Research project will cut the cost of industrial fouling clean-up by 50%, its developers claim.
An ultrasonic cleaning method being developed by researchers at the Brunel Innovation Centre (BIC) – a division of Brunel University – is set to improve the sustainability and effectiveness of fouling clean-up.
BIC researchers say their method, known as CleanMine, will remove the solid deposits - commonly referred to as “fouling” - left in valves and heat exchangers without the use of aggressive chemicals.
We are tweaking the system to remove calcite deposits from two inch check valves
David Rowe, project partner
Traditional forms of fouling removal usually require that a process plant to be shut down while contaminated equipment is thoroughly cleaned - costing the plant excessive amounts money in the process, BIC said.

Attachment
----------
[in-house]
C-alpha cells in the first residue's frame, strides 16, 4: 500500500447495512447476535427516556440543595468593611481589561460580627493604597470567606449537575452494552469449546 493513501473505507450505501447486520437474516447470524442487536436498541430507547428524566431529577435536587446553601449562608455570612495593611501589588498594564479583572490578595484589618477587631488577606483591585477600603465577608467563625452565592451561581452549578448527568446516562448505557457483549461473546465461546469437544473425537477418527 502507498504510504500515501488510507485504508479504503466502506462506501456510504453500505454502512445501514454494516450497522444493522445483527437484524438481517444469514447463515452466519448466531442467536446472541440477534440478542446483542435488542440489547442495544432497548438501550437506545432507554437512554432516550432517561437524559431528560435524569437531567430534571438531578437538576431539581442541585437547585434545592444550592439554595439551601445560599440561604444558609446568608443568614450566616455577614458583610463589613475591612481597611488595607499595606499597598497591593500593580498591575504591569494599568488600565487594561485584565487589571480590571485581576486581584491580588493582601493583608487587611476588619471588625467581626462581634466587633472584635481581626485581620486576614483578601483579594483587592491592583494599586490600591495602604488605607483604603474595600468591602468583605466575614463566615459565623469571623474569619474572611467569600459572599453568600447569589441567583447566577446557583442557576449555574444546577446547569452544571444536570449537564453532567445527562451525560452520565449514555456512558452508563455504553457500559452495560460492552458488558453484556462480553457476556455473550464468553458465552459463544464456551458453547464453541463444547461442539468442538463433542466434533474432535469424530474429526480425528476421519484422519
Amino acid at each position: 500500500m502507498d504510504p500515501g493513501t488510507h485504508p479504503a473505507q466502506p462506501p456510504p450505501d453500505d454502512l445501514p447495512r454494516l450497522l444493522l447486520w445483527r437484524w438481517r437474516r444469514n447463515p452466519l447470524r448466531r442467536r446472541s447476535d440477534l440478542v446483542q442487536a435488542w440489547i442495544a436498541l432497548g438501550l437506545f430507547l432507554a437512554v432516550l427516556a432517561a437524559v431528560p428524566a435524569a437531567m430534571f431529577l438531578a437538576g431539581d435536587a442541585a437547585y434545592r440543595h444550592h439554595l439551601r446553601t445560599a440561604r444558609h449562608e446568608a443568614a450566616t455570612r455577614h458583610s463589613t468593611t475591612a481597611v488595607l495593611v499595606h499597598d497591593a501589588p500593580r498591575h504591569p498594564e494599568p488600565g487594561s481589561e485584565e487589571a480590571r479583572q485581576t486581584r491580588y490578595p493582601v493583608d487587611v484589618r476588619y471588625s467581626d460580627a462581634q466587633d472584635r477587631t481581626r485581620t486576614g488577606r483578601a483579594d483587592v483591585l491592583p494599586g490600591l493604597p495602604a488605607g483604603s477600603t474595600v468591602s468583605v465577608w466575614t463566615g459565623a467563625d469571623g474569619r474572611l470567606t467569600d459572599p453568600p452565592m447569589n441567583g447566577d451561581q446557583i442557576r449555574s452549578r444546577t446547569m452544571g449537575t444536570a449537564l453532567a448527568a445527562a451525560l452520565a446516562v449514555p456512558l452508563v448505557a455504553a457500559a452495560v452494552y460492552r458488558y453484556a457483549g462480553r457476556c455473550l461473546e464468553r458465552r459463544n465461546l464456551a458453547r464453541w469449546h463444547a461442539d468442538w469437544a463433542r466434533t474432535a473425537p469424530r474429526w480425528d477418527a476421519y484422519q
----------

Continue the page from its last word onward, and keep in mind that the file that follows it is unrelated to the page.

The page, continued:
However, using BIC’s new method, plant owners can expect to achieve cost savings of up to 50%.
This is achieved through reduction of waste, energy usage and consumables associated with the cleaning processes, BIC said.
As the technology is still under development, however, BIC is currently looking for an interested company to evaluate the system under industrial conditions.
“Ideally this should be a non-hazardous application, but the process will be developed for use in hazardous conditions by incorporating corrosion resistant and fire resistant housings,” said David Rowe, whose company, Cedar Metals, is a contributing partner on the BIC project.
“Currently, we are tweaking the system to remove calcite deposits from two inch check valves,” Rowe added.
The CleanMine project is part-funded by the Innovate UK – formerly the Technology Strategy Board – and also includes industry input from UK firms including: Plant Integrity, Jackweld, and Innovative Science and Technology.
Any company interested in working alongside BIC on the next phase of the CleanMine project can do so by contacting Cem Selcuk on: +44 (0)1223 899325, or via e-mail: firstname.lastname@example.org.